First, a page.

Hewitt's priggish answer is: "Essentially reactionary ideas like raising the minimum wage and rejecting all reforms of social security. The Democratic Party has assumed the role of the United States Supreme Court,1933 through 1937 --the last obstacle to necessary innovation. It will fare as well as the Court of that era did."
While the oblique references towards doing away with the very real reforms enacted by the court Hewitt mentions are intriquing, I want to stay on point. May answers:
- True Social Security reform, funded not only through payroll taxes but through taxes on unearned income.
- True tax reform, including removing deductions by corporations for offshore investments and outsourcing.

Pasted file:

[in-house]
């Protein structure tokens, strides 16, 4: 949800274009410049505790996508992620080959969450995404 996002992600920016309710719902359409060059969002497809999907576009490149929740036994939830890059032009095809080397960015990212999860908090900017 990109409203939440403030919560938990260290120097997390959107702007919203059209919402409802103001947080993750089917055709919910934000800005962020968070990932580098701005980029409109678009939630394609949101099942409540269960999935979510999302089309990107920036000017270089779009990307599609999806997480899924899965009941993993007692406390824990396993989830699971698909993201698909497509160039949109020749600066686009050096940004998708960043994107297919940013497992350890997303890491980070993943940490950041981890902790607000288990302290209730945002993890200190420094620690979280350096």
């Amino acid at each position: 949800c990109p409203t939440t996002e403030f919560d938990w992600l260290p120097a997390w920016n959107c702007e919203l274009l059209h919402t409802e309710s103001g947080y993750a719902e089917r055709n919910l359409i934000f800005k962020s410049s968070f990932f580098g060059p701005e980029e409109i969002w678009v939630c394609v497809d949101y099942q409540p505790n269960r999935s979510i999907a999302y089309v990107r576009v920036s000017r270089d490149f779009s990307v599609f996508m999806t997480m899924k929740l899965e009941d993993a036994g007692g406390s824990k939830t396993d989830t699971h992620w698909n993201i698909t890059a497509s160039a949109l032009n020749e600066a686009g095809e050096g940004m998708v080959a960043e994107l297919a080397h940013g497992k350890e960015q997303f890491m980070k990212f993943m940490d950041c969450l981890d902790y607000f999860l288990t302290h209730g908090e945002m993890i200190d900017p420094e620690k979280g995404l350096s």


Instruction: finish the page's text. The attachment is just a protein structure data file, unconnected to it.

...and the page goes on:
- True tax reform including a return to a more progressive system. Perhaps simpler, too. But maybe with some middle class deductions brought back from yore: the credit card interest deduction, the medical expense deduction (the real one), 10 year averaging.
- Leveling the playing field between big investors and small investors. True shareholder rights.
- Leveling the playing field between the individual in the world by outlawing "graymail." You want tort reform? You get it if I can send practitioners of graymail (Committing a tort and saying, "Come sue me or do what I say!")
- On the state level, ensuring that homeowner associations are run democratically. (In many states, theoretically, they're not.)
- Strong consumer safety protection: a USDA with teeth.
- And of course: no special rights for Republicans, Conservative Christians, wealthy people, or anyone else.